Chloé’s Lumiere Noire announces new compilation: From Above Vol.2

Back in 2018, Lumière Noire celebrated its first anniversary with a compilation featuring thirteen exclusive tracks by an eclectic group of electronic musicians – a family portrait of sorts. A few months later, a second volume of From Above, compiled by the label’s artistic director (and DJ) Chloé, once more brings thirteen established acts together with promising upstarts.

The first compilation was the embodiment of the label policy advocating for both artistic excellence and a widening of electronic aesthetics – bopping from deviant house music to adventurous IDM and to the rigor of dancefloor techno, among other electronic explorations. Some of the artists featured are now closely associated with Lumière Noire, while others were more established performers such as Benedikt Frey, Lauer, Jonathan Fitoussi, Il Est Vilaine, Dave e Brun (half of Swayzac) and Frank Agrario, as well as upcoming artists such as C O N T R A (a side project by none other than Iñigo Vontier), Sutja Gutierrez, Théo Muller, Markus Gibb, Bajram Bili, and a sprinkling of UFOs circling the genre (Suuns‘ Ben Shemie, Drvg Cvltvre, and electro-acoustic combo Lumi).

This group photo laid down a number of paths for a label in perpetual evolution. Since then, the Parisian entity has continued to grow within the international electronic scene, releasing Local Suicide’s Leopard Gum EP, Iñigo Vontier’s first LP, and planning another slew of releases for 2020.

The lineup for this second volume of From Above is once again equally intriguing, offering a crescendo-like track listing over a double LP format, which is a feat of sorts for a „Various Artists“ compilation.

Marc Mélias‘ fascinating, unsettling Permanent Waves gets the proceedings going with a contemplative track that provides a serene opening to the odyssey on which From Above will be taking the listener. Pletnev continues on with the playful, hooky Marco O’Polo, a fundamentally techno track built over a seductive 90s-inspired breakbeat. Douglas Greed (whom Chloé remixed on BPitch a few years back, and had himself remixed track from her album Endless Revisions featuring Ben Shemie’s vocals), supplies Vancouver, a slice of ambiance à la Boards of Canada, supported by a gripping breakbeat. The rhythmic arpeggio of Israeli producer’s Middle Sky Bloom makes his contribution a hypnotic, disconcerting slice of dark disco.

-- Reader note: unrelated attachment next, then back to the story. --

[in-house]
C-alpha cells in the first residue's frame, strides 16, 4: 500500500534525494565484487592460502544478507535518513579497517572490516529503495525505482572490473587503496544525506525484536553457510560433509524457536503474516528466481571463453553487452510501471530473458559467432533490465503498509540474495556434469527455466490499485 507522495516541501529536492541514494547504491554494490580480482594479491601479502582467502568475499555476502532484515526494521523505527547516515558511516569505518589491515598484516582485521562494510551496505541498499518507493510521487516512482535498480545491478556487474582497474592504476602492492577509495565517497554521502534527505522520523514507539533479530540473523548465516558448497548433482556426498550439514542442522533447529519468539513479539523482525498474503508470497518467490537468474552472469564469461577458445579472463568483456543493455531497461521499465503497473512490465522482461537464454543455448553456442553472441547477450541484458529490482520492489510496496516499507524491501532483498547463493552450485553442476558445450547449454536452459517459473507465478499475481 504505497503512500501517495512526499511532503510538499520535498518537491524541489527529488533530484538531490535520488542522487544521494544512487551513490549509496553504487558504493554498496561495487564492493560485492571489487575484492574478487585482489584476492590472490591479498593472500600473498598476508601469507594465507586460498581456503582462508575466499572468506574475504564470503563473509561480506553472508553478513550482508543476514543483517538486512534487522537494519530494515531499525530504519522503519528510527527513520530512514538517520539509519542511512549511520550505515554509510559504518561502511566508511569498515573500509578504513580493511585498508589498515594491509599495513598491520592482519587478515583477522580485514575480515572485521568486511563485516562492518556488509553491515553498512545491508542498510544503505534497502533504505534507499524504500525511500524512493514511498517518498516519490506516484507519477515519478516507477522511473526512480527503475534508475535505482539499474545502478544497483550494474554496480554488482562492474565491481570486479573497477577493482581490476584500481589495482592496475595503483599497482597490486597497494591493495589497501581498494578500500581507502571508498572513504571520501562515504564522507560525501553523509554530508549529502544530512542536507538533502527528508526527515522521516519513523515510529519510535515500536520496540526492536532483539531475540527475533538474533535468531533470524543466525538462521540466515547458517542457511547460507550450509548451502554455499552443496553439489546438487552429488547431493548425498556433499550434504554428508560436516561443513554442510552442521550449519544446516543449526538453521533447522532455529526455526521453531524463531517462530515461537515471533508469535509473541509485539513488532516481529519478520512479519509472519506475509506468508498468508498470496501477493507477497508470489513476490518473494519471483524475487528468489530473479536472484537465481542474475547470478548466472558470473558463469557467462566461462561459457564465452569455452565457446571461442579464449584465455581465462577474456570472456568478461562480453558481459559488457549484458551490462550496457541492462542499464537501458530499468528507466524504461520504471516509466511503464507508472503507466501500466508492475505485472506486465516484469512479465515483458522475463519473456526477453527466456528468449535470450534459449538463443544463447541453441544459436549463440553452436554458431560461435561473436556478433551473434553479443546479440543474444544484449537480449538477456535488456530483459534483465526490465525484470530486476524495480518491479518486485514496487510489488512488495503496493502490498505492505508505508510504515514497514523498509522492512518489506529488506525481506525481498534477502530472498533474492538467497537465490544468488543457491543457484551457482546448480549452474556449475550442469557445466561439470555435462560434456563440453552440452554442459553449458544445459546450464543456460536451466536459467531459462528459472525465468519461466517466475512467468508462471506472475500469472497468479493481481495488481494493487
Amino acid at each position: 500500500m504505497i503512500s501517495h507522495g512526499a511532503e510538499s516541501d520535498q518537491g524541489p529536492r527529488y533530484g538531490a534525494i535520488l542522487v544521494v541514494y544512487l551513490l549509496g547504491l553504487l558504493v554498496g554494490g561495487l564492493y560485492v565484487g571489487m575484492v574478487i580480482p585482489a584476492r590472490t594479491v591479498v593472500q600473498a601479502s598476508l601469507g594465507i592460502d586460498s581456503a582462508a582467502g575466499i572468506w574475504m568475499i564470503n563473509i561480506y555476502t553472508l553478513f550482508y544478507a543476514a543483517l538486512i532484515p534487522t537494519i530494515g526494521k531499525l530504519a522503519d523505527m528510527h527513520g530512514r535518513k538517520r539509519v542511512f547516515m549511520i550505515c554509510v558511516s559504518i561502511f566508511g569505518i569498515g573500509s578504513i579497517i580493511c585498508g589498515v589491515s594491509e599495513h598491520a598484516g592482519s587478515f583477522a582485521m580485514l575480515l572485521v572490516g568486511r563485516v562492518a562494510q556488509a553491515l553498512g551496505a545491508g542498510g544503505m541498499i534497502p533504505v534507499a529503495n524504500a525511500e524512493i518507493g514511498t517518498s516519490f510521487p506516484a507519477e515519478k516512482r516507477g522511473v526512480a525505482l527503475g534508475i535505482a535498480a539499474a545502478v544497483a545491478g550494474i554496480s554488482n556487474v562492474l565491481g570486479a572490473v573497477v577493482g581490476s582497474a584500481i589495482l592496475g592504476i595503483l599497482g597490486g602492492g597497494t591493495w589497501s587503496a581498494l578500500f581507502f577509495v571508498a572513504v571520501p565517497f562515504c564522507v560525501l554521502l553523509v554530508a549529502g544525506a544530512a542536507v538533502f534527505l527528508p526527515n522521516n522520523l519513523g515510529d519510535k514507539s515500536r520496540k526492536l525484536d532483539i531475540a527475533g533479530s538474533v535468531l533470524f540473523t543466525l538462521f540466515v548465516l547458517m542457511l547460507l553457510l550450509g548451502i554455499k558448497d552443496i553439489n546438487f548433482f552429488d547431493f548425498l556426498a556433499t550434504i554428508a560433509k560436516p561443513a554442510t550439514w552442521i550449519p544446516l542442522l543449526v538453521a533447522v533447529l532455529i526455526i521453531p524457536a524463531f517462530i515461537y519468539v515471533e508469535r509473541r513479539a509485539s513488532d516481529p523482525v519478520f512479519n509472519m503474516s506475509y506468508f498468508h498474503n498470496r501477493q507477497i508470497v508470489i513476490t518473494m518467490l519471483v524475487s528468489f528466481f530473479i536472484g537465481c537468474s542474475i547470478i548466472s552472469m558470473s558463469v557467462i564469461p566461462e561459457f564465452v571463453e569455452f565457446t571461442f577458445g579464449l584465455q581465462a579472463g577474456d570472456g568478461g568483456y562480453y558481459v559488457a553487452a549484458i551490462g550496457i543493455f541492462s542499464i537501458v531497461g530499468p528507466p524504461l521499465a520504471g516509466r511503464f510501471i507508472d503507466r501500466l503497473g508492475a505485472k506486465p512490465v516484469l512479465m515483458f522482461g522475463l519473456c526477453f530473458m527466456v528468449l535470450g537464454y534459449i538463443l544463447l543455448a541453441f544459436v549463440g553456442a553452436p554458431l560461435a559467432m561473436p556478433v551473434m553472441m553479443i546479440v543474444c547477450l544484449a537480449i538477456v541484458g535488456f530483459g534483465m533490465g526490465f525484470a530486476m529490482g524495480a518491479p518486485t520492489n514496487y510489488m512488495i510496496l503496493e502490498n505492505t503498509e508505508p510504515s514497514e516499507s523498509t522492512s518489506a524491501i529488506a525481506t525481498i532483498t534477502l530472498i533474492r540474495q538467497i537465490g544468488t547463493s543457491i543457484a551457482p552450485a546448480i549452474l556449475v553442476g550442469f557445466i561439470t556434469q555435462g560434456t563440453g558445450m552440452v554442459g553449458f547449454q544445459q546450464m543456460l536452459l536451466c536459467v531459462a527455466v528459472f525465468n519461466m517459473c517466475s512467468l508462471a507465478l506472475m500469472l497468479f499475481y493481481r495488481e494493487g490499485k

Thomass Jackson, a safe bet in the new wave of the Latin-American electronic music blowing its sometimes hot, sometimes cold wind, proposes Mithra, a dancefloor incantation to the Antiquity’s bull god. With Bells, Goldmoon delivers a track that is both melodic and nostalgic, tinged with rhythmic samples, Moog basses and solar backgrounds. Longtime friend of Chloé Krikor, who has released two albums on L.I.E.S. Records (Pacific Alley and Saudi), offers a moment of respite with Sally Hardesty (a nod to fans of horror movies), a heavenly and bewitching track that, paradoxically, hints at the highly energetic second half of the compilation.

Discovered with Confidences EP released on Lumière Noire, the young French producer Morgan Blanc asserts himself here with Werde Der Du Bist („Become who you are“), a song with luminous chords and midtempo rhythms to start the second half of the compilation by raising the tension. Galician producer, DJ and designer Cora Novoa continues the rollercoaster’s ascent with her Virtual Aesthetics, which once again brings those acid tones – this time without the vertigo. Equally corrosive, but tenser and more percussive, the uncategorizable NSDOS‘ AL-G attempts to give order to a chaotic electronic world full of violence and danger. Rebeka Warrior (half of the duo kompromat alongside compatriot Vitalic), takes on a more nostalgic tack with Ich Komme Zurück, a French/German techno chant evoking a secret dream of a track from a bygone era.

Three years after the release by Lumière Noire of Moderna and Theus Mago’s stroboscopic Dog Is Calling You, Theus Mago makes a solo comeback with Idealistic Stone, a most acid of club tracks, rattled by the modulations of the inevitable TB 303. French electro-rock stalwart Yan Wagner’s dancefloor alter ego The Populists‘ Prehistoric Lemurs gives an almost Orientalizing twist to Kraftwer’s techno-pop. To close things off, the collection’s last track, the appropriately-named Instant Track by impromptu encounter between Hervé Carvalho (Acid Arab), Jacques Bon (Smallville) and Demian (Kompakt) Acid Love Triangle, releases the pressure with a long, bittersweet reverie that leaves the listener, at the end of these thirteen musical adventures, to rest languorously on an artificial and welcoming shore.